Loneliness Among Low-Income Older Immigrants Living in Subsidized Senior Housing: Does Perceived Social Cohesion Matter?

Academic Article


  • This study compared the level of loneliness among older immigrants residing in subsidized senior housing with that of non-immigrant residents. The study also sought to examine the differential influence of perceived social cohesion on loneliness among these groups. 231 study participants were recruited from subsidized senior housing in St. Louis and the Chicago area. Multiple regression analyses showed that there was a significant difference in loneliness between immigrants and non-immigrants (b = .3, SE = 0.150, p < .05). Also, perceived social cohesion was negatively associated with loneliness (b=-.102, SE = .022, p < .001). Furthermore, immigration status moderated the relationship (b=-.147, SE = .043, p < .01), showing immigrants may benefit more from higher perceived social cohesion in terms of loneliness. The results suggest that perceived social cohesion may act as an important community-level protective factor against loneliness, particularly for older immigrants residing in subsidized senior housing. Creating socially cohesive environments, particularly for this subgroup, could be a crucial strategy for mitigating loneliness.              .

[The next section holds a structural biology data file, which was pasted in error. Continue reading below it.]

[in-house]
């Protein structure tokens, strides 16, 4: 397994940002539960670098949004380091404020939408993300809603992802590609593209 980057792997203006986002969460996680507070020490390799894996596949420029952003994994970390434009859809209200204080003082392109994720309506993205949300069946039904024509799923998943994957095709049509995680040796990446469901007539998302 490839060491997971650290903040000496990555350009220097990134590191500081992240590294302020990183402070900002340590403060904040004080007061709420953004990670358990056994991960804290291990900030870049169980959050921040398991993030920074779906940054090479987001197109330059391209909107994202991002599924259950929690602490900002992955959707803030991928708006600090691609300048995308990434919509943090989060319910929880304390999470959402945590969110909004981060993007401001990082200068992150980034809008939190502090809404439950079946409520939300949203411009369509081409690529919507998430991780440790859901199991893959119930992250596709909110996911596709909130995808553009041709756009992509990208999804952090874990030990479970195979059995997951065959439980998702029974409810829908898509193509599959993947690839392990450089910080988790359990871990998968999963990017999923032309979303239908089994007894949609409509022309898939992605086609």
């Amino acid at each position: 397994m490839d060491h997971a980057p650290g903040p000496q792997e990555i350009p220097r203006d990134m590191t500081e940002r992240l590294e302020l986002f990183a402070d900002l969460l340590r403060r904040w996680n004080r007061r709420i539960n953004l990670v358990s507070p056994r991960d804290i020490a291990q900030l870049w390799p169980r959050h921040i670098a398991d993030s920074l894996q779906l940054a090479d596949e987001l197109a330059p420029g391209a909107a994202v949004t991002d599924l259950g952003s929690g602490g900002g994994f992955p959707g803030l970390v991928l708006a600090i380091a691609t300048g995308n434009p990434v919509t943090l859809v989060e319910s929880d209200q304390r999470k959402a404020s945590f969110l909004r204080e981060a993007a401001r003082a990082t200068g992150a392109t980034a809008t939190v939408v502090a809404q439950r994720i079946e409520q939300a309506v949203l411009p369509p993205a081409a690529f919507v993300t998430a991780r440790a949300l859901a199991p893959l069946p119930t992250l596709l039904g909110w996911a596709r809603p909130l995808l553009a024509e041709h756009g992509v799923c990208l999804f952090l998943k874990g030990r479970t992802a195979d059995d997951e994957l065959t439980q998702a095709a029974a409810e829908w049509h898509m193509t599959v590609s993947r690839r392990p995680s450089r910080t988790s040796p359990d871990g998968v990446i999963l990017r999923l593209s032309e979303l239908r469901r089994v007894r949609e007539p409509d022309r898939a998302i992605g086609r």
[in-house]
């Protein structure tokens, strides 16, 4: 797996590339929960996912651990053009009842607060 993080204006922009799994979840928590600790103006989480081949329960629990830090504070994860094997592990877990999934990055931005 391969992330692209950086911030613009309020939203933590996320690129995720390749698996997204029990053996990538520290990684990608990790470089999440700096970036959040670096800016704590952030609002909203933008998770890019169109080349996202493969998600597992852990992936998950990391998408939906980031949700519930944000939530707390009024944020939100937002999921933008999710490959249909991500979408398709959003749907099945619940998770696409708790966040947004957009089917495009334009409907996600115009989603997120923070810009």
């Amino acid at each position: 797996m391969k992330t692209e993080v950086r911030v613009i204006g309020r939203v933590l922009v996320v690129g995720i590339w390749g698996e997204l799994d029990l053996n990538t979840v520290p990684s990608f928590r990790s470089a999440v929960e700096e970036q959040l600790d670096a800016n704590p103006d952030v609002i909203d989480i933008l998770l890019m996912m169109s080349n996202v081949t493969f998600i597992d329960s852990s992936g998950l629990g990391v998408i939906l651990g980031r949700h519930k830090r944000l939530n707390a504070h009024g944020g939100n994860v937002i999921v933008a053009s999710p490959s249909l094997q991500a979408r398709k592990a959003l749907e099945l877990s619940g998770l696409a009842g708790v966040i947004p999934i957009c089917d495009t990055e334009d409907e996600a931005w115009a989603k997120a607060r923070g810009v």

• Authors

  • Baek, Jihye
  • Kim, BoRin
  • Park, Sojung
  • Ryu, Byeongju
  • Status

    Publication Date

  • January 2024
  • Published In


  • Aged
  • Emigrants and Immigrants
  • Homes for the Aged
  • Humans
  • Loneliness
  • Perceived social cohesion
  • Poverty
  • Social Cohesion
  • loneliness
  • minority aging
  • older immigrant
  • subsidized senior housing
  • Digital Object Identifier (doi)

    Pubmed Id

  • 37246421
  • Start Page

  • 80
  • End Page

  • 95
  • Volume

  • 67
  • Issue

  • 1